“For someone like me, who was here before this was a network, it was unbelievable to see that happen in nine years,” says Bennett.
Jupiter Entertainment was one of the producers on the Casey Anthony series, with Weinstein Television and American Media, and is also the prodco behind the long-running ID series Homicide Hunter: Lt Joe Kenda.
Jupiter’s CEO and executive producer Stephen Land says its long relationship with ID hasn’t changed over the years. “Despite incredible success, they still operate in much the same fashion; their team, frankly, has not grown as dramatically as we’ve seen in some other instances at other networks.”
Production partners realscreen spoke with applaud the core ID executives who have dedicated eight to 10 years honing their true crime development and acquisition skills.
“It’s incredible when I stop to think about it — we have the same executives currently on three of our shows that we’ve had from the very beginning. We’re all getting grey hairs together,” says Valerie Haselton, co-president of Sirens Media.
The Silver Spring-based prodco has produced hundreds of hours of true crime for ID — series including The Nightmare Next Door, Evil Stepmothers and Who the [Bleep] Did I Marry? — dating back to the early days of the network.
“We were back in the ‘Wild West’ days when ID just needed tons of content. Jane would call me up and give me a 40-hour order and if she did that today I would drop to my knees and sob for joy,” Haselton says.
The popularity spike for true crime across other platforms doesn’t ruffle any feathers at ID, despite the fact that they could be considered competitors.
Schleiff says that Netflix, HBO and others who have found success in the true crime genre are creating more of an appetite for the content. “There is only one restaurant open all night long, every day of the year, and that is ID,” he maintains. “The predictability of saying, ‘I know when I go to ID at any time, I will find a story just like the one I enjoyed and watched somewhere else,’ is almost the ultimate marketing tool for [us.]”
For producer partners who have grown along with the network, the proliferation of true crime content has been a boon for business, but perhaps has also strengthened their relationships with ID. ”We certainly pitch more people crime now — we need to keep the lights on — but we have such a soft spot for ID [as] they’ve been with us for all this time, and frankly their execs know exactly what they want,” says Haselton. “They’re empowered by their upper management to make decisions so you’re not caught in a vacuum of indecision.”
Arrow Media’s creative director Tom Brisley has been working with ID since 2012, with its first project for the net being See No Evil (a coproduction with Toronto-based Saloon Media). He remembers his early experiences working with Winona Meringolo, VP of development, and Latman, as refreshing.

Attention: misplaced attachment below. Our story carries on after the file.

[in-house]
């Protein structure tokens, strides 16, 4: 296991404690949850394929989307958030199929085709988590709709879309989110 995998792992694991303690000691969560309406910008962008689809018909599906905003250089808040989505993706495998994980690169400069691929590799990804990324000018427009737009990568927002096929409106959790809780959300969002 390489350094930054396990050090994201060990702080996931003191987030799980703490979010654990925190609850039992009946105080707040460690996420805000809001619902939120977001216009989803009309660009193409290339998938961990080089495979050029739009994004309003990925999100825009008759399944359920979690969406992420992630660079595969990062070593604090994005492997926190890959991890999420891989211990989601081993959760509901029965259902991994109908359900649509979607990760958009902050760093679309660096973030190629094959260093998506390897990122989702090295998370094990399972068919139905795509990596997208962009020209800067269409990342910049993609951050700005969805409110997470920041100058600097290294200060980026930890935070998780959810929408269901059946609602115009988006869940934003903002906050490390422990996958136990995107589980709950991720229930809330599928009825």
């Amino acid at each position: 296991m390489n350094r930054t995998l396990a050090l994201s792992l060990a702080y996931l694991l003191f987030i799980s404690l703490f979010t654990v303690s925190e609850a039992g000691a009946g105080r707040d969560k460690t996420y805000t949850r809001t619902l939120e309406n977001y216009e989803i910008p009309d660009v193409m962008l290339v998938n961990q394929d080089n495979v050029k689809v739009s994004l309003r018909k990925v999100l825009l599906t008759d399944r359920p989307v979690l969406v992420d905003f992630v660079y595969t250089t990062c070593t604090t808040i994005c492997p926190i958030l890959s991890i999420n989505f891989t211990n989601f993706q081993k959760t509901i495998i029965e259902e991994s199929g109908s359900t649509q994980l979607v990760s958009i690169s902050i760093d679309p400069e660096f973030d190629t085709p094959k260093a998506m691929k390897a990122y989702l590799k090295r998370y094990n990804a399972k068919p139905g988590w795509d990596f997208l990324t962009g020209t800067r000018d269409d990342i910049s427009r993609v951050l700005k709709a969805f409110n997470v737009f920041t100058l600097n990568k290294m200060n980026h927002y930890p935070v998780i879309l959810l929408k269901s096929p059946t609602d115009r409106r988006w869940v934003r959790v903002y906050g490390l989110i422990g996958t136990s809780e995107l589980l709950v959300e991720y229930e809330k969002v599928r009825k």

“They know what they want, they know their audience and it was very straightforward business,” he recalls. “I don’t want to sound too gushing but from the editorial, commissioning, business affairs, and production side, it went really well, and that’s not something you can say happens often.”
Brisley says a memorable moment happened in the shaping of the six-part series American Monsters, which debuted in the summer of 2016. The show used home footage of its featured killers in their day-to-day lives, including wedding clips and more, giving a different window into the criminal mind.
“When the first home movie footage came in, we played it and realized that if you don’t have any narration on it, and you play it long, it really draws you in as a viewer,” recalls Brisley. “We sent the first rough cut and we thought we’d played it long. ID came back and said, ‘Play it longer,’ and wow, they were absolutely right. We’re now delivering season two.”
Land says if you counted the number of small prodcos that have worked with ID in the past 10 years, it would be staggering.
Red Marble Media is one of those small indies, whose first series as a company was delivered for ID.
“They met with Stephen [Dost, Red Marble's VP of development] and I, thought we had great ideas, and a resume, but as a young company we’d never done a series before,” says Red Marble’s president and executive producer Kevin Fitzpatrick.
ID took a risk on the fledgling prodco and once it delivered the show My Dirty Little Secret, the network kept buying more.
“The relationship with ID is the most important relationship we’ve had for the growth of the company,” Fitzpatrick says. “This was a network that was willing to take us on our merit, and not on the size of our company, and consequently we’ve been able to grow from that.”
On the flip side, the network has also attracted veteran filmmakers such as Werner Herzog, Barbara Kopple, Joe Berlinger, and talent such as Paula Zahn.
Latman says that acclaimed filmmakers come to ID because the network lets them make the films they want to make.
“We want to work with them to hear their voice, not to tell them what ours is,” she says. “One of the reasons they come to us is the platform — we reach so many people as the number one cable network for women, so they know they’re going to reach a lot of eyeballs.”
The final word, concerning the biggest challenge for the network, belongs to Schleiff.
“Believe it or not, it’s that it is ‘only 10 years old,’” he says. “We’re relatively young in the world of cable networks. There’s still a huge portion of the audience that doesn’t know that ID exists … For the next 10 years, that’s something we’re going to continue to do better and brighter than before.”
- This article first appeared in the January/February 2018 issue of realscreen magazine, which is out now. Not a subscriber? Click here for more information.